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Grocery store files plans to demolish building, start anew along south Iowa Street

The Lawrence grocery store business is a competitive one, evidenced by what seems to be a continual upgrading of stores with new bells and whistles. One of Lawrence’s smaller players in the market, though, is taking that idea to a new level. Aldi has filed plans to tear down its entire store near 31st and Iowa streets and rebuild a new grocery on the site.

I’ve got a call into an Aldi spokeswoman to get more details, but the company has filed a plan at City Hall that says it intends to “demolish the existing building and parking lot in order to construct new Aldi store and associated parking lot.”

The plans call for Aldi to spend $2.5 million to build an 18,985 square-foot store on the property. That is just a bit larger than the current store, which is 15,780 square feet, according to the documents on file at City Hall. It is a little surprising that Aldi is tearing the store down rather than just remodeling and adding on. The building isn’t that old. I believe it was constructed in the late 1990s or early 2000s, meaning that I certainly have clothes in my closet that are older than that store.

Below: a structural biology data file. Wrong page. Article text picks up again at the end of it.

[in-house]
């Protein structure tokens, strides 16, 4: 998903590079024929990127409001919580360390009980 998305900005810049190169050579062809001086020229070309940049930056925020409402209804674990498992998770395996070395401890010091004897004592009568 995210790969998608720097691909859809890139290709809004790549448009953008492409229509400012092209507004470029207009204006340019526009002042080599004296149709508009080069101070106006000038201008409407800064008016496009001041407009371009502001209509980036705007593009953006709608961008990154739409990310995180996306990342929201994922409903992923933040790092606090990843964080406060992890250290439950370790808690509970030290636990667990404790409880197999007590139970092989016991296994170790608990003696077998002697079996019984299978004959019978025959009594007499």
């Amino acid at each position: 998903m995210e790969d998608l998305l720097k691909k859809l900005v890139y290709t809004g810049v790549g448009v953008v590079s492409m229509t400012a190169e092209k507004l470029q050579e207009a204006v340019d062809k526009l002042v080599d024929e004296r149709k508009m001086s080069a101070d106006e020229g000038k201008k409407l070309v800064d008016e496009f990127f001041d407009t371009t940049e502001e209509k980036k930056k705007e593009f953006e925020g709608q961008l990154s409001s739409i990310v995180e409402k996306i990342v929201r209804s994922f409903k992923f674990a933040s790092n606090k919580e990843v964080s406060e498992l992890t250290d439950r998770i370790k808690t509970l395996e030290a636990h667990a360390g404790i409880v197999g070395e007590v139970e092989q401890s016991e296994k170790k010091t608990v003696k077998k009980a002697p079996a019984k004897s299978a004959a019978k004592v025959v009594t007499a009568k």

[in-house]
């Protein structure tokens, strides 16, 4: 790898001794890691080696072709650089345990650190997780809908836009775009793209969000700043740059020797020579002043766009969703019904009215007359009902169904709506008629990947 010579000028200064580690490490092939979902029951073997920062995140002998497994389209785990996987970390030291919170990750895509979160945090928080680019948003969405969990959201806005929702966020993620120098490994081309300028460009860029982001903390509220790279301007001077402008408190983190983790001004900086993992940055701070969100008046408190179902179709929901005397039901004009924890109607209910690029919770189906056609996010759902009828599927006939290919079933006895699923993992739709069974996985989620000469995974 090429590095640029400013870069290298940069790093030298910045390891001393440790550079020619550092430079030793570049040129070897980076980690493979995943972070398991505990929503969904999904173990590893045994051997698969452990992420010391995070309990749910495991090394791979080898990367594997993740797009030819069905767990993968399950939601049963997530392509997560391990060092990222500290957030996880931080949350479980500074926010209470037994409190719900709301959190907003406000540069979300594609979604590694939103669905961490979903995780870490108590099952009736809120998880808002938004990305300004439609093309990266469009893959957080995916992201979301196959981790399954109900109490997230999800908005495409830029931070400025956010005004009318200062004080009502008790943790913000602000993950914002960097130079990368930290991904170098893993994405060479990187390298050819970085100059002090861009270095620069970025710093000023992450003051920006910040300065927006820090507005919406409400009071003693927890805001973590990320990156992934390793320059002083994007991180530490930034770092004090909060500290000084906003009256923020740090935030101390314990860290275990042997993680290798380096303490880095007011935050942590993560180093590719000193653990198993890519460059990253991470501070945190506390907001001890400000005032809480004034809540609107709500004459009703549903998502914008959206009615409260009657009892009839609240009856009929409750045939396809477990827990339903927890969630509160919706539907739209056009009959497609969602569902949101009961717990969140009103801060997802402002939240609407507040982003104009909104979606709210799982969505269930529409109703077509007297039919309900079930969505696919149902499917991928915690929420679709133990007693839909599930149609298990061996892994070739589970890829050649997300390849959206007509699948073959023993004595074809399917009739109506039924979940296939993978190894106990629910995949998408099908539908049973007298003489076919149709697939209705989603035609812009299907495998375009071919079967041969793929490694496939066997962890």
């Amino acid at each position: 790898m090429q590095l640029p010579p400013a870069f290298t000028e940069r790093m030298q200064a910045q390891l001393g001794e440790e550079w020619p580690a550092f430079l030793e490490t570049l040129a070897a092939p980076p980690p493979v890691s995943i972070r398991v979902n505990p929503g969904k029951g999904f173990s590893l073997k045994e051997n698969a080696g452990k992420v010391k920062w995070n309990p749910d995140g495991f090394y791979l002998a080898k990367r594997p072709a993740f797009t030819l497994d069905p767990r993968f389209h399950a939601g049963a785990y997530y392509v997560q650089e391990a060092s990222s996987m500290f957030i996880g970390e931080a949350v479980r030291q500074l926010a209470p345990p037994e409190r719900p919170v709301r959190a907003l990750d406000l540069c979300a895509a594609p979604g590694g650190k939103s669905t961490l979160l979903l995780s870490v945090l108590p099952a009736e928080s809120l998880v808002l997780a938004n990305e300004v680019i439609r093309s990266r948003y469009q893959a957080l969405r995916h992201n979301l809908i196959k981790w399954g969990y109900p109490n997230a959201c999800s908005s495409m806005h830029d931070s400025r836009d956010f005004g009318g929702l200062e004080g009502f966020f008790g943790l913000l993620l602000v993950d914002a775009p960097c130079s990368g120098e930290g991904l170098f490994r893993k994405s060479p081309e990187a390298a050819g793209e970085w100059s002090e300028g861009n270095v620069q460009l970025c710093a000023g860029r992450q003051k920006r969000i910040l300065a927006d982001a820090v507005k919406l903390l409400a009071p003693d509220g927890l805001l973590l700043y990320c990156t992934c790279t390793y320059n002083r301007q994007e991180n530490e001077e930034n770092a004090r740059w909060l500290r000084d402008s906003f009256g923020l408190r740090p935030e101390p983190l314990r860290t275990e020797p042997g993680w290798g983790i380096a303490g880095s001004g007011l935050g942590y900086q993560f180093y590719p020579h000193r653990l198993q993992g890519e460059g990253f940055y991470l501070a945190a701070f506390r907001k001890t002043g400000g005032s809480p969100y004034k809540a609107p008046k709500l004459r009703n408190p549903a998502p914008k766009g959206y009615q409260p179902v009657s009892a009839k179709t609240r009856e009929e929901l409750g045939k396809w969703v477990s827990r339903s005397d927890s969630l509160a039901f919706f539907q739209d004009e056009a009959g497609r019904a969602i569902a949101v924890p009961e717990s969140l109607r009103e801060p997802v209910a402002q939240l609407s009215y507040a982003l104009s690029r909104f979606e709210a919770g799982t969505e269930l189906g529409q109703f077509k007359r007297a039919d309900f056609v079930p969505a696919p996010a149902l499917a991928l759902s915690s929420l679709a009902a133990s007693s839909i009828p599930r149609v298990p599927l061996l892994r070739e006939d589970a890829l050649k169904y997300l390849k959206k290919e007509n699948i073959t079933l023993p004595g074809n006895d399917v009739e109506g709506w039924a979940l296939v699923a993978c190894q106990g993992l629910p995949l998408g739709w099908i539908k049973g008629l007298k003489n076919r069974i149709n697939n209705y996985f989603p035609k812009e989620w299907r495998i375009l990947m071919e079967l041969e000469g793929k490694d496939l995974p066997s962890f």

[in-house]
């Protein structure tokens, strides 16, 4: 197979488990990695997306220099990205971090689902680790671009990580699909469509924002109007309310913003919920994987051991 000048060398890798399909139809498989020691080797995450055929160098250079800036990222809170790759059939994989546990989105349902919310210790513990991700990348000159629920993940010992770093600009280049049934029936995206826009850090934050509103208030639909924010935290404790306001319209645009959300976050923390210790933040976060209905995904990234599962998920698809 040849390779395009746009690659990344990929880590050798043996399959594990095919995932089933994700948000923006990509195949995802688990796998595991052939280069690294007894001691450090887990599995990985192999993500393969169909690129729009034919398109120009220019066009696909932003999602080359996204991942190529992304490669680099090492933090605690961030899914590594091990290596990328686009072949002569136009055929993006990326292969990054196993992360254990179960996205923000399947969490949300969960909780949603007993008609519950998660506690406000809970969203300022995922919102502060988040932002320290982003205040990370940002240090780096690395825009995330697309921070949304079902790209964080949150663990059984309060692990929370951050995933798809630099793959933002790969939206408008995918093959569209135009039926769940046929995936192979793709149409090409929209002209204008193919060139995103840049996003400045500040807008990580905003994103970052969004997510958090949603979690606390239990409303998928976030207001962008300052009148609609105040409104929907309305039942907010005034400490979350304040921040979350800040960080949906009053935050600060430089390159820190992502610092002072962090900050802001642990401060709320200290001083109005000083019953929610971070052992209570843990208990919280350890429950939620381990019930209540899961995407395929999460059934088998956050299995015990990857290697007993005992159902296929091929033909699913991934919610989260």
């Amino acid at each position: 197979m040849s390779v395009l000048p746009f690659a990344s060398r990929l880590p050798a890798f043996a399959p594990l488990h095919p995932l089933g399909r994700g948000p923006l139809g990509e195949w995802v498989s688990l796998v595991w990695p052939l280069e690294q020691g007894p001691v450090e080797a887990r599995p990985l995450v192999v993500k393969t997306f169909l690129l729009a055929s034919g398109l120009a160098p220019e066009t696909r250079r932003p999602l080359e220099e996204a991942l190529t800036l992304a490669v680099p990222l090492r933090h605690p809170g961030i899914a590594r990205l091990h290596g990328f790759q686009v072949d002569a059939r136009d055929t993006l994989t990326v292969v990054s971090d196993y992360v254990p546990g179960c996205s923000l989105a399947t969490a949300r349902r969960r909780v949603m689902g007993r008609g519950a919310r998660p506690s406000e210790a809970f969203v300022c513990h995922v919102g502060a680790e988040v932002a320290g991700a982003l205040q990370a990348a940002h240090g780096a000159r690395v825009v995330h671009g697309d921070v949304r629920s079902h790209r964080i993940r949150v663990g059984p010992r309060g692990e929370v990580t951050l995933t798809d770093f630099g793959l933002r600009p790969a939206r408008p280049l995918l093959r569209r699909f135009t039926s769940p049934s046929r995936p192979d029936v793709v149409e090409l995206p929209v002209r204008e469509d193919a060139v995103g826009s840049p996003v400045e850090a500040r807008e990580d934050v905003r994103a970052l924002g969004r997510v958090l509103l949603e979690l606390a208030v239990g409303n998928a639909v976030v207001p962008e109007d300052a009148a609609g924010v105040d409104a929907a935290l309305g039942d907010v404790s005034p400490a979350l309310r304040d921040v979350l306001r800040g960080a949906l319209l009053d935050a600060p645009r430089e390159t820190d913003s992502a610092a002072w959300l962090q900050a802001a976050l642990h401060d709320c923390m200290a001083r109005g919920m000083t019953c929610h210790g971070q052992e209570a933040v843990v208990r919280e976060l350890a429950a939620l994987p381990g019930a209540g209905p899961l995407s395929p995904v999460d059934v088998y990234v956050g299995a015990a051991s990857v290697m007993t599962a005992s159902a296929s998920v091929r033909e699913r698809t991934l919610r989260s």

The Lawrence Aldi store at 31st and Iowa streets has filed plans to tear down the existing store and build a new store at the same site.

The Lawrence Aldi store at 31st and Iowa streets has filed plans to tear down the existing store and build a new store at the same site. by Nick Krug

If you are not familiar with Aldi, it is a discount chain that has a reputation for taking frugality seriously. The store often had a smaller selection of products to help control costs. For years, the store did not take credit cards, although that has changed recently. It also has gained attention for charging shoppers extra for grocery sacks and for a unique system that threw me for a loop the first time I experienced it: In order to get a grocery cart, you have to insert a quarter into a locking device. You get the quarter back, if you return the cart to the store rather than leaving it out in the parking lot. (At first I hated this system but now I’ve found it is a great way to flaunt my wealth. I leave the cart in the parking lot, telling the world that I’m so rich I don’t care about that quarter.)

Aldi, though, does have a major U.S. project underway to upgrade its stores. The German-based retailer is huge in Europe, and the company announced in recent months that it is becoming more aggressive in the U.S.. It opened its first stores in southern California last year, and in February it announced that it was undertaking a $1.6 billion nationwide store remodeling project.